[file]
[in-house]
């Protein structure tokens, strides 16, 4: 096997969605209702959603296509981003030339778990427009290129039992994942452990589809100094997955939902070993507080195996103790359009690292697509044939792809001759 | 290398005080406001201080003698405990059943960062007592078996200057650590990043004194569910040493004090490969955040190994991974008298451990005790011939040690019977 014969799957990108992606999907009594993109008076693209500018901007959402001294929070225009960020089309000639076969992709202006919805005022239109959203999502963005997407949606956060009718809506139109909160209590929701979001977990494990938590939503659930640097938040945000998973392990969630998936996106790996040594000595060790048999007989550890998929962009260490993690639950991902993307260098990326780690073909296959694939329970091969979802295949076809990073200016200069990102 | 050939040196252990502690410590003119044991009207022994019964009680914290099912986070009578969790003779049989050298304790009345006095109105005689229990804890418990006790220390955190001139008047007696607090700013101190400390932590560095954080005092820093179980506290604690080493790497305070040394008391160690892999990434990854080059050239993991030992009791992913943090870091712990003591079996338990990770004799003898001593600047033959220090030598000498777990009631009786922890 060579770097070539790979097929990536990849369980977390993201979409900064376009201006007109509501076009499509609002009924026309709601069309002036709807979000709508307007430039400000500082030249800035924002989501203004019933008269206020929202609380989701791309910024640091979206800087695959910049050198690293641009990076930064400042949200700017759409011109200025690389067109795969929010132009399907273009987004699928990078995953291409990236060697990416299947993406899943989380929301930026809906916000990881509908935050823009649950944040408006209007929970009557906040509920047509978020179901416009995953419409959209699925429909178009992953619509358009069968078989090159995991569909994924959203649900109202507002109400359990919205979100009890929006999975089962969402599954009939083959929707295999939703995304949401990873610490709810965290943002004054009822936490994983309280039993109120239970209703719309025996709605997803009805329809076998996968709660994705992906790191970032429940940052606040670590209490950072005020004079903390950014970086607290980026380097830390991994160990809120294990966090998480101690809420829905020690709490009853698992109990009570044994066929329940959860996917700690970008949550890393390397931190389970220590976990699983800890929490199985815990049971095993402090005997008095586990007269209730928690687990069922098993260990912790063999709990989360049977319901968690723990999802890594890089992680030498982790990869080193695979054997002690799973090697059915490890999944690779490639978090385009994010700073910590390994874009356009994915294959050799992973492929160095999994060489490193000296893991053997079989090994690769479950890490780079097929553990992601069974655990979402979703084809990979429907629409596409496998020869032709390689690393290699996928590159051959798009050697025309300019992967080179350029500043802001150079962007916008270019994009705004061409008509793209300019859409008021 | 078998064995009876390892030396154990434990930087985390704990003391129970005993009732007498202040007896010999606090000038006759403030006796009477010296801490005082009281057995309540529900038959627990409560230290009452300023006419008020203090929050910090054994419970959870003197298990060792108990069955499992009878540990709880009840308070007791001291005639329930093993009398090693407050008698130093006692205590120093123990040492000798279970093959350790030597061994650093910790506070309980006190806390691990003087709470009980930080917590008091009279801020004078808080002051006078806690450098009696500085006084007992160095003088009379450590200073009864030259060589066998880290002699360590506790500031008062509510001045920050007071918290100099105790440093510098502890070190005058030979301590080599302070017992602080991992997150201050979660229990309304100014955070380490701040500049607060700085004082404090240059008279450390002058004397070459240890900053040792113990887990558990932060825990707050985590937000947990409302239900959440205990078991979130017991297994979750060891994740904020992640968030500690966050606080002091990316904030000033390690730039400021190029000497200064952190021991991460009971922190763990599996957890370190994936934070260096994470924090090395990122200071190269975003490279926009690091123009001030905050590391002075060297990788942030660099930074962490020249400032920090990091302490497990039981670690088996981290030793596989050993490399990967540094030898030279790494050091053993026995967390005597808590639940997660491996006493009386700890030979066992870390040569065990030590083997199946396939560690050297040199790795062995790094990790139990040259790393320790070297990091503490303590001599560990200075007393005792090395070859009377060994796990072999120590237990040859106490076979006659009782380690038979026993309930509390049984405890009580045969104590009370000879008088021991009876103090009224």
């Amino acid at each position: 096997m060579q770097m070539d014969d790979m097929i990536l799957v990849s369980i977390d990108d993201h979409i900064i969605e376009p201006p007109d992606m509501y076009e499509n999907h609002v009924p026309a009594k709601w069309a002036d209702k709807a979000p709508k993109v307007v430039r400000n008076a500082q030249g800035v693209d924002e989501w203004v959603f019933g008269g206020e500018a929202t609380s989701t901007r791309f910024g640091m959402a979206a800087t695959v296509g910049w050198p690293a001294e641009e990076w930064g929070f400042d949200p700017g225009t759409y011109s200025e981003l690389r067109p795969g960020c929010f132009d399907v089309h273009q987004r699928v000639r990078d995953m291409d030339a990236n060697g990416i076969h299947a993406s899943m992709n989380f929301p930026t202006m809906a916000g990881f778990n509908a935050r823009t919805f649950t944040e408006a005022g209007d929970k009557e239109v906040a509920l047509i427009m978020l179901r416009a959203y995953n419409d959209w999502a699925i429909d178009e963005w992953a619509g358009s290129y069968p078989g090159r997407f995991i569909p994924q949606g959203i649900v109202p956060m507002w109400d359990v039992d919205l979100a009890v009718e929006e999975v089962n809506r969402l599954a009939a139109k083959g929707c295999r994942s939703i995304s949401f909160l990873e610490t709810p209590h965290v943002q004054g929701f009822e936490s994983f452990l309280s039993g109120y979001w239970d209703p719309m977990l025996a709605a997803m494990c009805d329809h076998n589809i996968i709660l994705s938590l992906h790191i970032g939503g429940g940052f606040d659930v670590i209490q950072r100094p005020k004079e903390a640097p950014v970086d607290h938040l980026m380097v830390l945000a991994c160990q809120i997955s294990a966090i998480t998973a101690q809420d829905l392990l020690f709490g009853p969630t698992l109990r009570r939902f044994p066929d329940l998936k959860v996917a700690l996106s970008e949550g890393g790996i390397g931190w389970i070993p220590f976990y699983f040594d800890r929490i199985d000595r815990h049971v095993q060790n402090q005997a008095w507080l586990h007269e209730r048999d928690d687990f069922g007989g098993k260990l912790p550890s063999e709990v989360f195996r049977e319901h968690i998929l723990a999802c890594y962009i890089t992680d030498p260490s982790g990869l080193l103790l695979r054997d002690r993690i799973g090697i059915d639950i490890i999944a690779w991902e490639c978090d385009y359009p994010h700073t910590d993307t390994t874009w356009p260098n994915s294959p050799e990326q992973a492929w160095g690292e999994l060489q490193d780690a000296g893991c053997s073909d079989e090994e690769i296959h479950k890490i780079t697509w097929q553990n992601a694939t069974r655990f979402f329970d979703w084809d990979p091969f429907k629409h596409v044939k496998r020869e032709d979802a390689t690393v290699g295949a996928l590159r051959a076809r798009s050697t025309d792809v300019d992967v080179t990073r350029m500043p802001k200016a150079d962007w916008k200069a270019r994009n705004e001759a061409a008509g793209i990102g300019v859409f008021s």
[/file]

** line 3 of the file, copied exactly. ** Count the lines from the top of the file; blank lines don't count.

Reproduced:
């Amino acid at each position: 096997m060579q770097m070539d014969d790979m097929i990536l799957v990849s369980i977390d990108d993201h979409i900064i969605e376009p201006p007109d992606m509501y076009e499509n999907h609002v009924p026309a009594k709601w069309a002036d209702k709807a979000p709508k993109v307007v430039r400000n008076a500082q030249g800035v693209d924002e989501w203004v959603f019933g008269g206020e500018a929202t609380s989701t901007r791309f910024g640091m959402a979206a800087t695959v296509g910049w050198p690293a001294e641009e990076w930064g929070f400042d949200p700017g225009t759409y011109s200025e981003l690389r067109p795969g960020c929010f132009d399907v089309h273009q987004r699928v000639r990078d995953m291409d030339a990236n060697g990416i076969h299947a993406s899943m992709n989380f929301p930026t202006m809906a916000g990881f778990n509908a935050r823009t919805f649950t944040e408006a005022g209007d929970k009557e239109v906040a509920l047509i427009m978020l179901r416009a959203y995953n419409d959209w999502a699925i429909d178009e963005w992953a619509g358009s290129y069968p078989g090159r997407f995991i569909p994924q949606g959203i649900v109202p956060m507002w109400d359990v039992d919205l979100a009890v009718e929006e999975v089962n809506r969402l599954a009939a139109k083959g929707c295999r994942s939703i995304s949401f909160l990873e610490t709810p209590h965290v943002q004054g929701f009822e936490s994983f452990l309280s039993g109120y979001w239970d209703p719309m977990l025996a709605a997803m494990c009805d329809h076998n589809i996968i709660l994705s938590l992906h790191i970032g939503g429940g940052f606040d659930v670590i209490q950072r100094p005020k004079e903390a640097p950014v970086d607290h938040l980026m380097v830390l945000a991994c160990q809120i997955s294990a966090i998480t998973a101690q809420d829905l392990l020690f709490g009853p969630t698992l109990r009570r939902f044994p066929d329940l998936k959860v996917a700690l996106s970008e949550g890393g790996i390397g931190w389970i070993p220590f976990y699983f040594d800890r929490i199985d000595r815990h049971v095993q060790n402090q005997a008095w507080l586990h007269e209730r048999d928690d687990f069922g007989g098993k260990l912790p550890s063999e709990v989360f195996r049977e319901h968690i998929l723990a999802c890594y962009i890089t992680d030498p260490s982790g990869l080193l103790l695979r054997d002690r993690i799973g090697i059915d639950i490890i999944a690779w991902e490639c978090d385009y359009p994010h700073t910590d993307t390994t874009w356009p260098n994915s294959p050799e990326q992973a492929w160095g690292e999994l060489q490193d780690a000296g893991c053997s073909d079989e090994e690769i296959h479950k890490i780079t697509w097929q553990n992601a694939t069974r655990f979402f329970d979703w084809d990979p091969f429907k629409h596409v044939k496998r020869e032709d979802a390689t690393v290699g295949a996928l590159r051959a076809r798009s050697t025309d792809v300019d992967v080179t990073r350029m500043p802001k200016a150079d962007w916008k200069a270019r994009n705004e001759a061409a008509g793209i990102g300019v859409f008021s």